Turning data into insights on progress towards global gender equality
The SDG Gender Index is a data-driven tool that allows gender advocates to explore countries’ strengths and weaknesses, choose future policy targets, and share insights with each other.
The new global Index recently released by Equal Measures 2030 shows that the world, including its most developed countries, still has room for improving the status of girls and women and achieving gender equality. The SDG Gender Index is based on 51 gender-sensitive indicators on 14 of 17 Sustainable Development Goals and aligned to SDG targets. It covers 129 countries and 95% of the world’s population of girls and women. What can the Index tell us?
A global index is commonly used to reach wide and non-technical audiences because of its ability to summarise different dimensions of a complex issue resulting in a single measure. Global indices are often used to rank country performance — and the media frequently cites the top and bottom ten countries in human development, global competitiveness, higher education, inequality and in many other areas. But there are many research questions that an index can inform beyond rankings by providing the big picture and comparing gender equality across different goals and countries.
Not unsurprisingly, developed countries tend to score better on overall index results — suggesting that gender equality contributes to and benefits from general improvements in well-being, growth and opportunity. But looking at individual goals can tell another story about country contexts and equality.
For example, on SDG 5, the goal dedicated to gender equality, developing countries come out much higher in terms of national rankings. South Africa, Rwanda and Namibia are ranked in the top 35 scoring countries in the world on SDG 5 while their overall index ranks are 71st, 91st and 75th , respectively.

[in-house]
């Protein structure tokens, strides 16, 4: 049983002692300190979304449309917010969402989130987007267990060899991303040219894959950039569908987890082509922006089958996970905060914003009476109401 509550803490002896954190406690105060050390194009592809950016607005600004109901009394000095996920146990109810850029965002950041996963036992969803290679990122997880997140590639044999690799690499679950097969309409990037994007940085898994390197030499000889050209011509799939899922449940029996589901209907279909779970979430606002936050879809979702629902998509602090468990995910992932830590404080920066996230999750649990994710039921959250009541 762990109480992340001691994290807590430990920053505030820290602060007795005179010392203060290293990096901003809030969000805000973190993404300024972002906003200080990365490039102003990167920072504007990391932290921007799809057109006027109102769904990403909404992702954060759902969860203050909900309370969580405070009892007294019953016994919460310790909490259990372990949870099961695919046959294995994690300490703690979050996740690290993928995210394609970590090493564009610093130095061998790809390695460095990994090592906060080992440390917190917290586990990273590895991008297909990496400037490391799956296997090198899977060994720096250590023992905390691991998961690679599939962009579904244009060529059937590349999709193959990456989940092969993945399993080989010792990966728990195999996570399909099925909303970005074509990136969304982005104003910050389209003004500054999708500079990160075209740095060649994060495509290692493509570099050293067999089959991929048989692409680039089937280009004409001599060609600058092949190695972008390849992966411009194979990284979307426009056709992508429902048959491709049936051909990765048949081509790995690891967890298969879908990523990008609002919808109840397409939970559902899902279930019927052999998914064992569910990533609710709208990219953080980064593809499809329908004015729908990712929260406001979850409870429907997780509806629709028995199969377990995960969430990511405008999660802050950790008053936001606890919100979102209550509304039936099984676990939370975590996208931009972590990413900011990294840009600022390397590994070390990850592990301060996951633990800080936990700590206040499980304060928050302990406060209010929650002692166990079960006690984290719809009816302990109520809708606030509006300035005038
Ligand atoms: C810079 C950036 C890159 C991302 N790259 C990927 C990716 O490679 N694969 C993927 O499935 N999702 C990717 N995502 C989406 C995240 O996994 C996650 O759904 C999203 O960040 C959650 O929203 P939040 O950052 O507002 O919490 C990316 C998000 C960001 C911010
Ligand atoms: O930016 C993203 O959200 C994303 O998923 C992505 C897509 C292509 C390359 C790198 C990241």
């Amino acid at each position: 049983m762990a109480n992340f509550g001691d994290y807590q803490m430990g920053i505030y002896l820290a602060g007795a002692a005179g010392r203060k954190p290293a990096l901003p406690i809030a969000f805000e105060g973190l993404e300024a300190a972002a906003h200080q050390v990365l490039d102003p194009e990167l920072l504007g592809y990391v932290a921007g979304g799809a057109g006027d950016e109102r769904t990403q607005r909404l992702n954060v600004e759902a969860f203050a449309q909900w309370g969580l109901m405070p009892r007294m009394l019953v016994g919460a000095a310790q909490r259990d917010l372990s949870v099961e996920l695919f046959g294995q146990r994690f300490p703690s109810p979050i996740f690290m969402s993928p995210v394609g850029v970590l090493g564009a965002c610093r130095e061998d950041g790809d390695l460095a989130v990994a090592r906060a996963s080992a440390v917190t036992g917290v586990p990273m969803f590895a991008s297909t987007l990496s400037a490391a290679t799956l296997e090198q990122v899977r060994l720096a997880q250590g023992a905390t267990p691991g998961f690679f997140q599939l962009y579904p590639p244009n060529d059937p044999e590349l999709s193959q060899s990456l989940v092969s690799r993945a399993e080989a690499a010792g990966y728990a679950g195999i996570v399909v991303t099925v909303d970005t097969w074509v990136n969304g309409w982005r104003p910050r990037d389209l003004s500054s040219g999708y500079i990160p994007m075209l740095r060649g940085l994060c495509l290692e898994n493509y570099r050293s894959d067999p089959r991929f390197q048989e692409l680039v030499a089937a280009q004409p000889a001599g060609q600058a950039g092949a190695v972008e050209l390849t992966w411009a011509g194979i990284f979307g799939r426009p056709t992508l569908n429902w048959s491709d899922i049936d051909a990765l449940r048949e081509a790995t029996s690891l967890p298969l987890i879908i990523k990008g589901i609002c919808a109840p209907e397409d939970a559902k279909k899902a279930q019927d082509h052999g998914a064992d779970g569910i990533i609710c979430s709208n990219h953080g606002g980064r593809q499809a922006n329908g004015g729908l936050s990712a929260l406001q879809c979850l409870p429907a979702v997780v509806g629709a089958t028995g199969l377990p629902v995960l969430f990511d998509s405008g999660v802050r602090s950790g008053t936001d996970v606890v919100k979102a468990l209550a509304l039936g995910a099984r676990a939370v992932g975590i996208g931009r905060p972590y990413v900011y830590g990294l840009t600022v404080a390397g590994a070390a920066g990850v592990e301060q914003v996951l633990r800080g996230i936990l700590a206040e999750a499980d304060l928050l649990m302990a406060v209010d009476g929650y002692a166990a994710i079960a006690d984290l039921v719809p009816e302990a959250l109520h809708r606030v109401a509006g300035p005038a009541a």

The score for SDG 5 is based on five indicators that capture different dimensions of women’s empowerment, including two on women’s representation in politics and government. It is in this area where less developed countries are closer to achieving gender parity compared to their more developed counterparts. On the indicator of the proportion of women in senior government posts, Rwanda is tied for 1st in the world and South Africa is in the top 10. Existing evidence suggests that such an outcome leads to more gender-friendly and stronger social and economic development outcomes.
Progress on core gender issues like women’s political participation (SDG 5), and others like women’s health (SDG 3) and girls’ education (SDG 4) are dependent upon addressing gender in other goals which are often underrecognised. These are supporting environments that foster improvements in human and social capital, empowerment, norm change, etc. Monitoring goals such as water (SDG 6), clean energy (SDG 7) and climate (SDG 13) through a gender lens is also vital for achieving core gender issues. For example, girls’ roles in collecting fuel and water for the household affects their health, risk of exposure to gender-based violence and school attendance.
Seeing the big picture allows one to assess gender issues across the goals and map out a country’s specific strengths and weaknesses. No country in the index does well on gender equality across every one of the SDG targets or when benchmarked alongside the score for their region. Uruguay — the top-scoring country overall on the index in Latin America — scores “poor” on SDG 9 (Cities) and “very poor” on SDGs 13 (Climate) and 17 (Partnerships). Uruguay scores below the regional average for Latin America in SDG 2 (Nutrition) and SDG 4 (Education) and SDG 17 (Partnerships).
Exploring strengths and weaknesses across goals can also show where there are potential gains for both individuals and economies. For example, amongst the top 15 scoring countries for girls’ and women’s education, where women’s participation in secondary and continuing education is a norm, four countries (Kazakhstan, Japan, South Korea and Ukraine) score “poor” on the extent to which they have laws mandating women’s workplace equality — and three (Georgia, Kazakhstan, and Ukraine) score “poor” on women’s access to financial institutions. While these countries promote equal learning opportunities for girls and women, they need to address the barriers faced beyond schooling in order to turn this investment into improving women’s empowerment, and into growing economies.
The index provides baseline data from the beginning of the SDGs (around 2015), and will be updated in 2021 to track changes in gender equality over time. As a tool for system-level monitoring and accountability, this index can also provide new ways to explore the relationships between different goals and indicators and highlight where countries are making progress or not. The next step is to unpack these issues while taking national context and local policy frameworks into account. Moreover, it is important to know how governments and development partners are integrating gender issues in setting policy targets that will contribute towards achieving the gender equality across the SDGs.
Learn more about the SDG Gender Index.